Amat al-Aleem al-Asbahi, who campaigned for female literacy, was shot dead on a Taiz street, as the civil war rages on
TAIZ, Yemen - A female charity worker, who campaigned to improve women's literacy in Yemen, has been murdered in a drive-by shooting in central Taiz, sparking fears of a campaign of targeted assassinations against women by "extremists".
Amat al-Aleem al-Asbahi was shot dead on 25 December by two motorcycle riders as she walked on the busy 26 September Street. Her death sent shockwaves through Taiz's activist community, who say they can no longer operate in the war-torn city in safety.
All sides in Yemen's ongoing conflict condemned the attack, while blaming each other claiming multiple motives. But no one has been arrested and Asbahi's death was little reported locally as journalists fear retribution by those responsible.
Asbahi, who was in her 30s, is a relative of the pro-Houthi governor of Taiz Abdu al-Ganadi, leading to claims by family members she was killed by hardliners from the anti-Houthi group known as the Popular Resistance Committees.
The area where she was murdered is controlled by the Popular Resistance, leading to further claims Asbahi was killed not for her work, but for her family's links to the Houthis.
However, last year women activists said they feared for their lives after a fatwa was issued by noted Islamic scholar Abdullah al-Odaini banning them from mixing with men. Many female charity workers, such as Asbahi, had already been forced to cut their activities due to fighting in Taiz province.
Shatha Nageeb, a fellow charity worker who, like Asbahi, was forced to stop her work, told MEE: "The assassination of Asbahi is a clear indication that extremists can kill women with impunity, so we have to reduce our work and postpone any social activities until the end of the atrocious war.
"I thought all sides would defend women, but I am shocked to see that only a few people have talked about the assassination of Asbahi, as they fear the extremists and there is no organisation that supported Asbahi."
Asbahi's family was reluctant to speak on record, fearing reprisals from those behind the murder. However, a relative speaking on condition of anonymity told Middle East Eye they blamed members of the Popular Resistance.
"There are no courts in Taiz and we cannot follow the killer, but all of us know that they were supporters of the resistance, and want to send a message to some people by killing a woman," the relative said.
They added that the internationally recognised government of President Abd Rabbuh Hadi must investigate this crime before similar attacks take place.
"All political sides, organisations and activists have to condemn this assassination, and Hadi has to form a committee of investigation, but organisations fear the resistance," the relative said.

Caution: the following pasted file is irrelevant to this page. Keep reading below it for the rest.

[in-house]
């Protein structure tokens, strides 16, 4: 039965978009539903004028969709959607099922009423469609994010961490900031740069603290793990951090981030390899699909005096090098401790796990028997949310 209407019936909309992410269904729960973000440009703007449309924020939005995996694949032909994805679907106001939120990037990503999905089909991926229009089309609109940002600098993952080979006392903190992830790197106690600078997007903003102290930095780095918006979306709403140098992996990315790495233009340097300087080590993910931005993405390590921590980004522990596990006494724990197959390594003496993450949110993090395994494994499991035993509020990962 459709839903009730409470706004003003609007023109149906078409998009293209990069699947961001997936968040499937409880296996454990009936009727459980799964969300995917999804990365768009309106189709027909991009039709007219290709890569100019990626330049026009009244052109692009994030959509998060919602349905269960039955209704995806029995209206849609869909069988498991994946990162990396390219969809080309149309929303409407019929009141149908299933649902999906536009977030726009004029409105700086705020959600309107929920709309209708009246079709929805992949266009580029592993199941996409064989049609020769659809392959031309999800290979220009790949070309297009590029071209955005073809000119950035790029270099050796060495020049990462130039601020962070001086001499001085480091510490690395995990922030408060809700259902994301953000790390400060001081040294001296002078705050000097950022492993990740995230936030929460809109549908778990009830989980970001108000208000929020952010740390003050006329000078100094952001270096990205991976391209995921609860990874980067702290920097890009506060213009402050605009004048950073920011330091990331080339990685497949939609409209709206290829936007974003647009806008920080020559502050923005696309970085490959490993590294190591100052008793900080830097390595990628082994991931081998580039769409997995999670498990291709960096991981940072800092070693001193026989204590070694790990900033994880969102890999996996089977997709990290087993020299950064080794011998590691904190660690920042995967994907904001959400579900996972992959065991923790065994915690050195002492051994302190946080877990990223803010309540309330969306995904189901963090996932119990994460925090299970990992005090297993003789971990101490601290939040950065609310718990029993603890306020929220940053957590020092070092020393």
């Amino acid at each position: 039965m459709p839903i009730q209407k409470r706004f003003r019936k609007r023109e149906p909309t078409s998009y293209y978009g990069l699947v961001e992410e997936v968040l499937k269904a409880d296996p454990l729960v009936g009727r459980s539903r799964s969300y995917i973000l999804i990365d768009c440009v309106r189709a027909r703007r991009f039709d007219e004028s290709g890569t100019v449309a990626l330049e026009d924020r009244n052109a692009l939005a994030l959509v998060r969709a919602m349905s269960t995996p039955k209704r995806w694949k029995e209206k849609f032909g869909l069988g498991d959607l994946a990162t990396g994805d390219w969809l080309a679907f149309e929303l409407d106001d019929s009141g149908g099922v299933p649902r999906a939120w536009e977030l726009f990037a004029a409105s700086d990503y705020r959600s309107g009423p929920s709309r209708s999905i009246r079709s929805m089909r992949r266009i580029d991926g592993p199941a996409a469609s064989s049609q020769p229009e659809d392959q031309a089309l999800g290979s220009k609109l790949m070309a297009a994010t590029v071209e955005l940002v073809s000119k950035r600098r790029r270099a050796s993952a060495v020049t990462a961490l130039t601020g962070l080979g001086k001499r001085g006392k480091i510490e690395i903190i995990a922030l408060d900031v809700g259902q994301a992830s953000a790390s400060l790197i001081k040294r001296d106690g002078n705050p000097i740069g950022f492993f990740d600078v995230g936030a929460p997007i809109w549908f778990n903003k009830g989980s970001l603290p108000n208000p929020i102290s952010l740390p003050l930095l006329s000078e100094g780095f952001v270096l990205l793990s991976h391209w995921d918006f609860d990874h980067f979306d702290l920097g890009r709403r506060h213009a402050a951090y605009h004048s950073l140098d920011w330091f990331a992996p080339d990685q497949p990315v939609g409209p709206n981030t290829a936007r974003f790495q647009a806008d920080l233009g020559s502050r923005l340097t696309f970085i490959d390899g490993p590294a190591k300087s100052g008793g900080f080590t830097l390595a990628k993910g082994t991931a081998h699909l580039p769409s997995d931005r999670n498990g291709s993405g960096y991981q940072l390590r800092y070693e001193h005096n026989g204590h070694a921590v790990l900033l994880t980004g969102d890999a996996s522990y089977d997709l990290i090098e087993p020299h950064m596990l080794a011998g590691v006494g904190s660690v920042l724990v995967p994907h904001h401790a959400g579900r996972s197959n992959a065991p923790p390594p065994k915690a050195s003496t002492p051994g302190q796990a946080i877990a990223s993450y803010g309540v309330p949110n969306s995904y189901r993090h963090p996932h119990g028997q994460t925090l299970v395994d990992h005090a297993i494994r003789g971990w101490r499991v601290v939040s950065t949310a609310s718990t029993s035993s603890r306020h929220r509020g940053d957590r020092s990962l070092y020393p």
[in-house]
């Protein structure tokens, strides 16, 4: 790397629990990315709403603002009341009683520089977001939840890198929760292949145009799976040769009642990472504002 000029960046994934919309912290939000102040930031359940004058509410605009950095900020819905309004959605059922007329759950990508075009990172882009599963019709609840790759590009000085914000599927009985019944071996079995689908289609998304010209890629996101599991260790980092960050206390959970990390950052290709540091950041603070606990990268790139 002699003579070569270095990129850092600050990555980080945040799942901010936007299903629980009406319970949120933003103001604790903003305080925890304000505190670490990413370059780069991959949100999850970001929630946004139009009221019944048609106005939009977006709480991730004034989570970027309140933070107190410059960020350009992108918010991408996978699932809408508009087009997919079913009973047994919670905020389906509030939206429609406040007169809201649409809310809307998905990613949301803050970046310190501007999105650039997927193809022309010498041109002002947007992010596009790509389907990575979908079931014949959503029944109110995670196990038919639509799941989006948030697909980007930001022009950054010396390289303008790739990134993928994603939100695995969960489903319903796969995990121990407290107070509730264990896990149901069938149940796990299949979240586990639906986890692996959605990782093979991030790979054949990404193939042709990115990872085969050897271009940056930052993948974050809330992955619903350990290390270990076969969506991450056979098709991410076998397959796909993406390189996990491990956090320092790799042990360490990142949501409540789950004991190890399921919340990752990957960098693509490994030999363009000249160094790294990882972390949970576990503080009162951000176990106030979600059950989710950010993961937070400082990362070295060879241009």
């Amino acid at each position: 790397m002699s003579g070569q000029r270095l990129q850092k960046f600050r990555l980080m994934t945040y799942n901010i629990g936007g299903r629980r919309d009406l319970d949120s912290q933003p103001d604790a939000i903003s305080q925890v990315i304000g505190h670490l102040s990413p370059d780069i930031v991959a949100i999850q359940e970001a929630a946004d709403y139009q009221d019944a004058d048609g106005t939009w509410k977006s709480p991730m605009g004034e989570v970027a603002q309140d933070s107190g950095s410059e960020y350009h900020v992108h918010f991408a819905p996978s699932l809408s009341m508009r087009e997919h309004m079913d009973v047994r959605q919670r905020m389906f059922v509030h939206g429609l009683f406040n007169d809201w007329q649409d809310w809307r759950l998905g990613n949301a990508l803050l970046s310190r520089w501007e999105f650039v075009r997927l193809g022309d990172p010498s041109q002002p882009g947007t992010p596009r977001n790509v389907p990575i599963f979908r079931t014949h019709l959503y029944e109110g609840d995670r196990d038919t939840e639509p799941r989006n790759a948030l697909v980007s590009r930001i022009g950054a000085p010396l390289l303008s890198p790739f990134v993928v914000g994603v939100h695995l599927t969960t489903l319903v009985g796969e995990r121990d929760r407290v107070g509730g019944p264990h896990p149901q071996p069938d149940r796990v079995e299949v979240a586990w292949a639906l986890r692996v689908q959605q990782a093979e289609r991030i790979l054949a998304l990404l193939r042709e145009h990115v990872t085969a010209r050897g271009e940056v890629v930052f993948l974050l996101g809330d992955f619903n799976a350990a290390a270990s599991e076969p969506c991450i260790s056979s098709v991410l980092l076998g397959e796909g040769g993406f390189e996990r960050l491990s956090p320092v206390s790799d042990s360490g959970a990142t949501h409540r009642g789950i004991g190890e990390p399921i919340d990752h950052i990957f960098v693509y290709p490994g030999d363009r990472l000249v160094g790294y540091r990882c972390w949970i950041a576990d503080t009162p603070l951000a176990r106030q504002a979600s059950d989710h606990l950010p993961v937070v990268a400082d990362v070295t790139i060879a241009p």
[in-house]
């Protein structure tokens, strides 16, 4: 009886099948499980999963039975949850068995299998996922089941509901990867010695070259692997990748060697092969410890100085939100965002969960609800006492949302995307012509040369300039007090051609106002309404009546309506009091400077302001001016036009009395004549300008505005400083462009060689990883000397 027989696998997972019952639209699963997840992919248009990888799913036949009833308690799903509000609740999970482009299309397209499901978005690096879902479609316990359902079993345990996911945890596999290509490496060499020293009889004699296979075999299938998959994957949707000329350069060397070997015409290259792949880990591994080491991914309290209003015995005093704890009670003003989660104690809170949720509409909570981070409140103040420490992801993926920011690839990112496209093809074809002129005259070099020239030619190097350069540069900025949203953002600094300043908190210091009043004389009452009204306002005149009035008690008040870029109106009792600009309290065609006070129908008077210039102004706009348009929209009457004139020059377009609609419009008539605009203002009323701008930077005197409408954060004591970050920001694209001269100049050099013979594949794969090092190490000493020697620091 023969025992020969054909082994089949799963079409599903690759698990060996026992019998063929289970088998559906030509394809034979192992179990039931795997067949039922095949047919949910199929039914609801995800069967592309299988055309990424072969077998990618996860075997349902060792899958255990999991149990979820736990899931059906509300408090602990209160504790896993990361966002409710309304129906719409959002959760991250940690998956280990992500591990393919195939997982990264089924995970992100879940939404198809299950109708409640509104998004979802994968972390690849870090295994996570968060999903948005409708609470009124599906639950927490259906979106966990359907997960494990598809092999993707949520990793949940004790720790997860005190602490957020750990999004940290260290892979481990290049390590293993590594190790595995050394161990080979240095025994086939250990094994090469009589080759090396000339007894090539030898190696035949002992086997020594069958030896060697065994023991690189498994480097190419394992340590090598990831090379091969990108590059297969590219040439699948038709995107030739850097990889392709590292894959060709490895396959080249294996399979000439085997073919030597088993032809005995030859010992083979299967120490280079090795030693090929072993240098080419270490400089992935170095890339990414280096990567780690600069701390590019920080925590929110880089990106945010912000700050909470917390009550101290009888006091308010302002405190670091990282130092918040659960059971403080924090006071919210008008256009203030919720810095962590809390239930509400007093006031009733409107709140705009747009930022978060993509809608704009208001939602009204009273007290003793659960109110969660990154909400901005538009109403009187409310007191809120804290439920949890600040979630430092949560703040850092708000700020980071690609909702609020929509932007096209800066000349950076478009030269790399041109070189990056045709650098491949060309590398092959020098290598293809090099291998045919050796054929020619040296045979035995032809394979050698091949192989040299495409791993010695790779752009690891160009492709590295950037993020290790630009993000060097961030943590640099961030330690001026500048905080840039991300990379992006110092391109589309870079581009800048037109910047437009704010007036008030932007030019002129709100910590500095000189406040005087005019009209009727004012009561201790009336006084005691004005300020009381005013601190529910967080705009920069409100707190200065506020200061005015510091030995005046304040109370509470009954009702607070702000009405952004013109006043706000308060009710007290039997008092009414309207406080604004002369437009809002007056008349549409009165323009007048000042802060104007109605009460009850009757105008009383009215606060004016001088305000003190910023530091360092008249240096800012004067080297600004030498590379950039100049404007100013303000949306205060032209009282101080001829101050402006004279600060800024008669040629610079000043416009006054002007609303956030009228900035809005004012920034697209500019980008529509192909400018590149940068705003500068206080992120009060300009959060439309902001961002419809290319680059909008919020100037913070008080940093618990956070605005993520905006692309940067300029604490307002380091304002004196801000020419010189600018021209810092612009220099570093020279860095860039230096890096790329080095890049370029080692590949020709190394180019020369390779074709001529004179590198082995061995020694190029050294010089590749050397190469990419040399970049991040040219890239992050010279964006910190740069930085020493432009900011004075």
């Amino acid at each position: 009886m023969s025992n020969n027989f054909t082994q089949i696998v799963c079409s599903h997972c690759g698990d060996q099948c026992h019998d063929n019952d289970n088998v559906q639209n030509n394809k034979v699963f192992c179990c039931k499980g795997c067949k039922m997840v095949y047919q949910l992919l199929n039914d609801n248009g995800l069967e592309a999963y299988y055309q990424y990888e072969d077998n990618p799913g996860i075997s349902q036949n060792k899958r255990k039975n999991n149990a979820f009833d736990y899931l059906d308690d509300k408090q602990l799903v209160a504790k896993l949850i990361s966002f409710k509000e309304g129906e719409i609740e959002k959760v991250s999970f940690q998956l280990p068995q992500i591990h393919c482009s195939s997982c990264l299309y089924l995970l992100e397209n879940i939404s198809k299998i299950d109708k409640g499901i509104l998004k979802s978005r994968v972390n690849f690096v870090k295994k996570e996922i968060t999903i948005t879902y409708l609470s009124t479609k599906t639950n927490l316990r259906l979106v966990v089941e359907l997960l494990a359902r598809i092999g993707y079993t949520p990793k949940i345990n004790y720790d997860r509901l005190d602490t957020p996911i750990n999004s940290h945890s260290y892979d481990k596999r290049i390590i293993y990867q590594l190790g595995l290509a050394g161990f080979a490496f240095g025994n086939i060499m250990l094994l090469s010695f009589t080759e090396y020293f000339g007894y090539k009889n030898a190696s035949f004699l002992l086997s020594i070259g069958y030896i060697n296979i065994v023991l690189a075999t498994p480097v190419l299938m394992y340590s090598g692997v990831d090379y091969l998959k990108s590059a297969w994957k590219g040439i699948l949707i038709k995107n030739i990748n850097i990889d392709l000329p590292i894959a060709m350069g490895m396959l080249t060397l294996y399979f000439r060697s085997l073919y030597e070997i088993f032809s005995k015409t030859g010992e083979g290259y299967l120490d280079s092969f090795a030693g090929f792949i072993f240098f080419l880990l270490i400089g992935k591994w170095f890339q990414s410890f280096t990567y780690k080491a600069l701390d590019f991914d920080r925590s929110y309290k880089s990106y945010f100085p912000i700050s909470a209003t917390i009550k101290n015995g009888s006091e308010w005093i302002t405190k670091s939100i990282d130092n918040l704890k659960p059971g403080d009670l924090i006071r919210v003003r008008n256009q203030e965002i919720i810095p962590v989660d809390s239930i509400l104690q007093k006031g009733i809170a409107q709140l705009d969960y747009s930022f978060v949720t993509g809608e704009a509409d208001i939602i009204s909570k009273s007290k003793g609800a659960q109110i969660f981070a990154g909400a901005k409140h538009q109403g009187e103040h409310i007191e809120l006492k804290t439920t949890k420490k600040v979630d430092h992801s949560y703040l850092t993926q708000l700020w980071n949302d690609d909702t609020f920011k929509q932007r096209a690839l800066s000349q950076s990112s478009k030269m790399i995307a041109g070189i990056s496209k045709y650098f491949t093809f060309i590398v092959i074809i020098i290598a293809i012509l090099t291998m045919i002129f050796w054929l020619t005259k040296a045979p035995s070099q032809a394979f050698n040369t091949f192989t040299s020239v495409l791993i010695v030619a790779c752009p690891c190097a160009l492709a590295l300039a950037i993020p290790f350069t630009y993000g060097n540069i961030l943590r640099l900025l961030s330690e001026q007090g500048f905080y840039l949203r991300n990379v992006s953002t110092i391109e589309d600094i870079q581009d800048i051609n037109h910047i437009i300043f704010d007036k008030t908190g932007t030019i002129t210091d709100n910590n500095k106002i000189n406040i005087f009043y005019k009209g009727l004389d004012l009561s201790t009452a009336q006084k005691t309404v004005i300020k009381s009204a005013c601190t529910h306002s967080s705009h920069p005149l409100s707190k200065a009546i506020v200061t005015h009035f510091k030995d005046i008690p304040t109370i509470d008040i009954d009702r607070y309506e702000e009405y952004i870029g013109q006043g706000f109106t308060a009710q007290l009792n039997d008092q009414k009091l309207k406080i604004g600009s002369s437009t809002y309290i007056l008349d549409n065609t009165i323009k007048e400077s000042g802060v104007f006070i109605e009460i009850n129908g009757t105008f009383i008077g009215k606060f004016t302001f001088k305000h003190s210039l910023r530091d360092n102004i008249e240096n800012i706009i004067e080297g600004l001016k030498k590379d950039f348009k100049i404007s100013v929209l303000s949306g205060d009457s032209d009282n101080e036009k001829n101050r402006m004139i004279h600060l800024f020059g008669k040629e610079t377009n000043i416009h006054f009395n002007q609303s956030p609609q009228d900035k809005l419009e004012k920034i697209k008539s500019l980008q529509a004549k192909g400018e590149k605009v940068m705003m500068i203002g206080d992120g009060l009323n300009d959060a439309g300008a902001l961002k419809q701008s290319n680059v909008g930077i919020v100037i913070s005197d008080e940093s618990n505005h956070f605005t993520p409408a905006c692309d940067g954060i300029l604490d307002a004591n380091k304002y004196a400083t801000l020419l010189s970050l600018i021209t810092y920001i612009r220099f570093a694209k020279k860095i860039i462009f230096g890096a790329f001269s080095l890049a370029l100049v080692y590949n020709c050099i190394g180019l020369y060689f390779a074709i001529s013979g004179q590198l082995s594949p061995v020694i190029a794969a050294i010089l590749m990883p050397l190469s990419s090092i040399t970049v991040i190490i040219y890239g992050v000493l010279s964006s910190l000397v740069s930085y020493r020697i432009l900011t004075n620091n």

"Amat al-Aleem has been killed, but if the organisations and political sides do not support her issue, we will no doubt see similar attacks in future in Taiz."
The Houthis, who control large areas of Yemen and oppose the Hadi government, accused the Popular Resistance of the murder.
"The mercenaries assassinated Asbahi while she was walking in a busy street, and this created a huge development in their strategy," read the Houthi-affiliated newspaper 21 Sept on 26 December.
The General Popular Congress Party (GPC), led by Houthi ally and former president Ali Abdullah Saleh, also pointed the finger at the Popular Resistance.
Popular Resistance denies involvement
The Popular Resistance, however, denied any involvement in Asbahi's death, and blamed "extremists" in Taiz.
"It is not one of our morals to kill a woman in the street, and the assassination of Asbahi is a dangerous development by extremist groups in Taiz, and we condemn this assassination," a source from the Popular Resistance told MEE.
"The investigation is ongoing into this issue, but definitely the killer is not a member of the Resistance, as it is not in the Resistance's interests to create chaos in areas under its control."
Ahmed Noaman, a sheikh in the al-Asabeh area in provincial Taiz, said Asbahi's death signalled an unravelling of the fabric of Yemeni society.
"Asbahi's assassination is only a sign of the coming chaos in Taiz," he said. "The assassination of a woman is against Yemeni traditions and culture, and against Islam, and we do not hear in Yemeni history about such things.
"This is a black stain on the history of our country, and history will curse Hadi and his government, which paid no attention to such a big issue."
However Nageeb, the Taiz charity worker, said it was not important whether Asbahi was a supporter or opponent of the Houthis - the most important thing was that a woman had been assassinated, and no one was prepared to act.